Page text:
Why 'Weird Facebook' is the Next Great Internet Subculture Weird Facebook is a subculture of meme pages, secret groups, friend networks, and personalities Weird Facebook is a result of the failure of alternative Millenial institutions The scalability of Facebook allows for the creation of unprecedented “virtual realities” Weird Facebook is a mix of different social classes, motivations, aesthetics, interests, and belief systems By Rosemary Wilcox Facebook Is Uncool In a recent earnings call, Facebook CFO David Ebersman was pleased to announce that Facebook “remained close to fully penetrated among teens in the U.S.” Ebersman was replying to an investor who was concerned that Facebook was becoming “uncool” and losing traction with younger users.

Why Social Beats Search That's a controversial post headline and I don't mean that social will always beat search, but there's a rising chorus out there about "content farms" and search optimized content creation that is worth touching on. Arrington started it when he posted about "the end of hand crafted content". Richard MacManus penned a similar post the same day called "Content Farms: Why Media, Blogs, and Google should be worried". And over the weekend, Paul Kedrosky addressed the issue of search spam in his quest to find the perfect dishwasher. When a web service like Google controls a huge amount of web traffic (>50% for many sites), it's going to get spammed up. Google has thousands of employees working to combat that spam.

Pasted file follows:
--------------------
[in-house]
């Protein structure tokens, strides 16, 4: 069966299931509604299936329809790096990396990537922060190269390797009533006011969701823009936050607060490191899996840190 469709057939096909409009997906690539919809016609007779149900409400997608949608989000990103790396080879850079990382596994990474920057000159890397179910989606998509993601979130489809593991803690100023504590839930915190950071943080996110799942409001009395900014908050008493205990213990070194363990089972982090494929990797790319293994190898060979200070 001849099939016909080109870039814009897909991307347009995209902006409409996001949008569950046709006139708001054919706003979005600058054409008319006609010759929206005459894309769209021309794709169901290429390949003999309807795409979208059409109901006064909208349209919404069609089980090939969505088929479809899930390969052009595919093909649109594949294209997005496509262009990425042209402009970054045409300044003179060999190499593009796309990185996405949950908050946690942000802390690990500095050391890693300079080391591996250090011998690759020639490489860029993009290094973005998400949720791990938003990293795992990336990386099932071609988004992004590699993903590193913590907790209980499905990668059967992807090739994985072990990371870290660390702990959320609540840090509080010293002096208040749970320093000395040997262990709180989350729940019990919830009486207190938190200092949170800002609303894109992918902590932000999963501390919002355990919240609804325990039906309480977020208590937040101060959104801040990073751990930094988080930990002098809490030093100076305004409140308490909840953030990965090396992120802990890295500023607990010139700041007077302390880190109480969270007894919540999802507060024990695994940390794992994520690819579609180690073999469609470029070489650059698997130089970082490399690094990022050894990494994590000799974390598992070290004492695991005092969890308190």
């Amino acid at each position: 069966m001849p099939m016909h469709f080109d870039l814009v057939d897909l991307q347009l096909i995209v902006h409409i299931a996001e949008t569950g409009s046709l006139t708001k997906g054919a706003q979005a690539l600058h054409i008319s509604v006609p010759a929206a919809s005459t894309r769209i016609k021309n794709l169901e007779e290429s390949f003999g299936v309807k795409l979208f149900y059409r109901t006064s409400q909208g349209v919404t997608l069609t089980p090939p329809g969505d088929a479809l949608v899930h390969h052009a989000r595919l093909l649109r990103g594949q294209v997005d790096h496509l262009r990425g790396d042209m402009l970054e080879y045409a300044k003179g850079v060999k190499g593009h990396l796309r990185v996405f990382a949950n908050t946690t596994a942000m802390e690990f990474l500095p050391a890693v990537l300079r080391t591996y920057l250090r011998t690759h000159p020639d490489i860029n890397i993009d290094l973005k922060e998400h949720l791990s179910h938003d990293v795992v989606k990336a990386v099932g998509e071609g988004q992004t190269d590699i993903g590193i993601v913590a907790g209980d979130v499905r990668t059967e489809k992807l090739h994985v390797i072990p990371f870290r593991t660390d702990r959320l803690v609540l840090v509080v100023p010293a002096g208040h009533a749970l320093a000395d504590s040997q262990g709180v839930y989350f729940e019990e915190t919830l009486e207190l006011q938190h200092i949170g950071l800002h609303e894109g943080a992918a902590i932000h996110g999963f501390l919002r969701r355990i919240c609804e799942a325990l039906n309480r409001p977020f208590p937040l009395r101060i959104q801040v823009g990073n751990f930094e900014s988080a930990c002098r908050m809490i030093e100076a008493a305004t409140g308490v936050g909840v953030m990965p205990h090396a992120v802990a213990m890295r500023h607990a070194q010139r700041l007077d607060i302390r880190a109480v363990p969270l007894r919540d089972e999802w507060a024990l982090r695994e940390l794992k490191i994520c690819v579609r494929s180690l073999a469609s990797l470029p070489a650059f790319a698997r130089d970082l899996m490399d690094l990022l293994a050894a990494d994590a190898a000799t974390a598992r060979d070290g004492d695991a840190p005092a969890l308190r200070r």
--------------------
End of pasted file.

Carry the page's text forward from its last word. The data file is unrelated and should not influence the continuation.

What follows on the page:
Free: The Metropolitan Museum of Art and the Guggenheim Offer 474 Free Art Books Online If you like reading about visual art but don’t like spending the considerable sums required to build your own library of vintage exhibition catalogues, feel free to borrow from another collector. Or rather, feel free to borrow from two collectors, both based in New York, both of some repute: The Metropolitan Museum of Art and the Solomon R. Guggenheim Museum. Early last year, we announced that the Guggenheim had made 65 art catalogues [now increased to 99] available for free online, offering “an intellectual and visual introduction to the work of Alexander Calder, Edvard Munch, Francis Bacon, Gustav Klimt & Egon Schiele, and Wassily Kandinsky” as well as ” other texts (e.g., Masterpieces of Modern Art and Abstract Expressionists Imagists) that tackle meta movements and themes.” (That same post includes instructions on how to use the Guggenheim’s archive.)

New online storytelling tools: Curating/collaborating with Pearltrees Pearltrees could be an interesting take on curated and collaborative storytelling. I discovered the site via Mo Krochmal, who hade made a paella tree using the Flash tool, and I liked the idea so much I wanted to try it out. Basically, Pearltrees allows users to collaborate on just about anything that exists online. I’ve found everything on there from beauty tips to nude photography, to political debate, all available to be updated in real time by multiple users.

Pearltrees Brings New Editing Features To Its Curation Service Pearltrees, the Paris-based curation and bookmarking service, is launching a major update to its service today that brings a number of new editing tools to the site. Pearltrees users were already able to write and save notes, as well as store images and other content on the service. Now, they will also be able to annotate the texts they saved from around the web, caption images and use the service’s new WYSIWYG text editor to write more complex notes.